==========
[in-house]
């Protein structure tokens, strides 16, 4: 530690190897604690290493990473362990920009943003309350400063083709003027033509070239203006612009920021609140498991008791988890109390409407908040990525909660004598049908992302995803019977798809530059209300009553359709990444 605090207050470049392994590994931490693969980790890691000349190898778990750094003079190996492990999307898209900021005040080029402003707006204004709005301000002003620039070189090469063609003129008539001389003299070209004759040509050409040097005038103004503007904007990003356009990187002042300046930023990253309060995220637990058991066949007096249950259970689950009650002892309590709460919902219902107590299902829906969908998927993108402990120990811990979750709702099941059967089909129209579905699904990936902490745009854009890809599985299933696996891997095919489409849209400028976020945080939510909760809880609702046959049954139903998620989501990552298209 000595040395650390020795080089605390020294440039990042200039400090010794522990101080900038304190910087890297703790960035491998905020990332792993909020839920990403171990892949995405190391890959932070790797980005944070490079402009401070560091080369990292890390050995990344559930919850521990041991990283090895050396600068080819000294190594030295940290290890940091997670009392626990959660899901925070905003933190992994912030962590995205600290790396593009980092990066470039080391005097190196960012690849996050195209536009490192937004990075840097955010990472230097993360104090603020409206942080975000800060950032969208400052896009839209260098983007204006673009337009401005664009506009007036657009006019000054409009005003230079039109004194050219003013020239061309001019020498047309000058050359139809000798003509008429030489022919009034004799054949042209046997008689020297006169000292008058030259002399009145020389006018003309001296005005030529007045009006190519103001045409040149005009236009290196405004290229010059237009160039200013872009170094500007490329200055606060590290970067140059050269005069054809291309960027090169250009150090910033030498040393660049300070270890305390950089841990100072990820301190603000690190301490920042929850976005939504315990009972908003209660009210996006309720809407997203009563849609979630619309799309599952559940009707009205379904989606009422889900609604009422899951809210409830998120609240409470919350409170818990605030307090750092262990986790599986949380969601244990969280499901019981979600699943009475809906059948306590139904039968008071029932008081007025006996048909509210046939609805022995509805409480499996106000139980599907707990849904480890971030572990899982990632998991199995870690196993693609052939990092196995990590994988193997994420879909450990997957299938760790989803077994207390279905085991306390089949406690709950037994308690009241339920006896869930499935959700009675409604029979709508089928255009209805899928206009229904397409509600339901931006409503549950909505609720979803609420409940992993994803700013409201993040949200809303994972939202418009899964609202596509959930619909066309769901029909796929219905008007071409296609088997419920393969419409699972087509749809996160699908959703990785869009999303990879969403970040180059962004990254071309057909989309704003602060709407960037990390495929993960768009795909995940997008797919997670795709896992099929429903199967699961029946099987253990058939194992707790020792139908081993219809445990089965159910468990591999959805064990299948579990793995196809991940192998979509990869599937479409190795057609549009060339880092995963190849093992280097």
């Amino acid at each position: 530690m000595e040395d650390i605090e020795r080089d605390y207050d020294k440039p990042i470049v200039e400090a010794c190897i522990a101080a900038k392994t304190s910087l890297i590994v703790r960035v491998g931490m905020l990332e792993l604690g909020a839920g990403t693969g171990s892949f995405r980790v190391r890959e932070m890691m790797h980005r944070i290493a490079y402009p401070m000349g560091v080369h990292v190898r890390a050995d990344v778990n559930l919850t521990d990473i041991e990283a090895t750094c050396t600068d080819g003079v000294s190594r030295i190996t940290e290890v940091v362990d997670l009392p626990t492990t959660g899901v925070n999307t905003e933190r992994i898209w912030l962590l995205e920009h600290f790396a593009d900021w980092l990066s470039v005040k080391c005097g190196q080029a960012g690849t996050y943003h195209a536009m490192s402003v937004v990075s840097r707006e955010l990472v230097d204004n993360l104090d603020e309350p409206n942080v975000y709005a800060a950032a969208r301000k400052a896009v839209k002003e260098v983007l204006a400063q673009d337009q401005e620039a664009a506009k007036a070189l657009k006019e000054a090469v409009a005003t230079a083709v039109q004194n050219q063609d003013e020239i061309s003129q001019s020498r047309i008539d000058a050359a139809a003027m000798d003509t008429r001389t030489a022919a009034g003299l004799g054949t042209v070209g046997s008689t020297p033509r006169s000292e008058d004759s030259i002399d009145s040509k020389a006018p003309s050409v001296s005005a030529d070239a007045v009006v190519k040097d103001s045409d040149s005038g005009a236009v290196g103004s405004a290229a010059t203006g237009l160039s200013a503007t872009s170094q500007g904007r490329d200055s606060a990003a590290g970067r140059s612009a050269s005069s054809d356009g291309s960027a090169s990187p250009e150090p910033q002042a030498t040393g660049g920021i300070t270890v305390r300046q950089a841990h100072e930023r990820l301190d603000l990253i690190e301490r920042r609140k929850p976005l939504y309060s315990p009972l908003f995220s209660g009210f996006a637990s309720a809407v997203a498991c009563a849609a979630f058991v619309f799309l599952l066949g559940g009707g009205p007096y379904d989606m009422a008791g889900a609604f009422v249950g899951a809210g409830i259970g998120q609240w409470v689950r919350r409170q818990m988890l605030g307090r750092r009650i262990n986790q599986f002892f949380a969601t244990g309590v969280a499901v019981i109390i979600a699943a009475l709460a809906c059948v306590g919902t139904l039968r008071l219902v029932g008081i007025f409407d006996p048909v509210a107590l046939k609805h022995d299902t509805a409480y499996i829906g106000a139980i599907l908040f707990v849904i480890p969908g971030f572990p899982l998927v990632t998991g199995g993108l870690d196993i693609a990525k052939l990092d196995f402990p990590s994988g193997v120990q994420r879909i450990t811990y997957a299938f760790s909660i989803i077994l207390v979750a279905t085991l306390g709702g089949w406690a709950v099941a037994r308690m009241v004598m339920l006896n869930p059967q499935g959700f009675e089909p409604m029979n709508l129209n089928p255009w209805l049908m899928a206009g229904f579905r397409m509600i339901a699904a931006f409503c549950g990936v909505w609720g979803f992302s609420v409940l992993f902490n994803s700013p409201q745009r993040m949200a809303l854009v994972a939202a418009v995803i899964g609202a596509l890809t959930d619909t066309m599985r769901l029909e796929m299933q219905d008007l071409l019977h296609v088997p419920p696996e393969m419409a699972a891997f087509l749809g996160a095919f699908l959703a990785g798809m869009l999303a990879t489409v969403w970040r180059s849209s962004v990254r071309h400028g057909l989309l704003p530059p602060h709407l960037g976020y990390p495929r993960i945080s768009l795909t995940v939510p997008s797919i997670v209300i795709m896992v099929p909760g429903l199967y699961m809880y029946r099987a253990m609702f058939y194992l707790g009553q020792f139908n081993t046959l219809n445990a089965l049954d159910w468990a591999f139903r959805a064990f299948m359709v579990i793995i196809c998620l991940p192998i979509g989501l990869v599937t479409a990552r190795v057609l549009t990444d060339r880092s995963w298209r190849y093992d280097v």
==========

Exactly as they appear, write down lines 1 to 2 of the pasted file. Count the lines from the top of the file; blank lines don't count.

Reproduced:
[in-house]
């Protein structure tokens, strides 16, 4: 530690190897604690290493990473362990920009943003309350400063083709003027033509070239203006612009920021609140498991008791988890109390409407908040990525909660004598049908992302995803019977798809530059209300009553359709990444 605090207050470049392994590994931490693969980790890691000349190898778990750094003079190996492990999307898209900021005040080029402003707006204004709005301000002003620039070189090469063609003129008539001389003299070209004759040509050409040097005038103004503007904007990003356009990187002042300046930023990253309060995220637990058991066949007096249950259970689950009650002892309590709460919902219902107590299902829906969908998927993108402990120990811990979750709702099941059967089909129209579905699904990936902490745009854009890809599985299933696996891997095919489409849209400028976020945080939510909760809880609702046959049954139903998620989501990552298209 000595040395650390020795080089605390020294440039990042200039400090010794522990101080900038304190910087890297703790960035491998905020990332792993909020839920990403171990892949995405190391890959932070790797980005944070490079402009401070560091080369990292890390050995990344559930919850521990041991990283090895050396600068080819000294190594030295940290290890940091997670009392626990959660899901925070905003933190992994912030962590995205600290790396593009980092990066470039080391005097190196960012690849996050195209536009490192937004990075840097955010990472230097993360104090603020409206942080975000800060950032969208400052896009839209260098983007204006673009337009401005664009506009007036657009006019000054409009005003230079039109004194050219003013020239061309001019020498047309000058050359139809000798003509008429030489022919009034004799054949042209046997008689020297006169000292008058030259002399009145020389006018003309001296005005030529007045009006190519103001045409040149005009236009290196405004290229010059237009160039200013872009170094500007490329200055606060590290970067140059050269005069054809291309960027090169250009150090910033030498040393660049300070270890305390950089841990100072990820301190603000690190301490920042929850976005939504315990009972908003209660009210996006309720809407997203009563849609979630619309799309599952559940009707009205379904989606009422889900609604009422899951809210409830998120609240409470919350409170818990605030307090750092262990986790599986949380969601244990969280499901019981979600699943009475809906059948306590139904039968008071029932008081007025006996048909509210046939609805022995509805409480499996106000139980599907707990849904480890971030572990899982990632998991199995870690196993693609052939990092196995990590994988193997994420879909450990997957299938760790989803077994207390279905085991306390089949406690709950037994308690009241339920006896869930499935959700009675409604029979709508089928255009209805899928206009229904397409509600339901931006409503549950909505609720979803609420409940992993994803700013409201993040949200809303994972939202418009899964609202596509959930619909066309769901029909796929219905008007071409296609088997419920393969419409699972087509749809996160699908959703990785869009999303990879969403970040180059962004990254071309057909989309704003602060709407960037990390495929993960768009795909995940997008797919997670795709896992099929429903199967699961029946099987253990058939194992707790020792139908081993219809445990089965159910468990591999959805064990299948579990793995196809991940192998979509990869599937479409190795057609549009060339880092995963190849093992280097």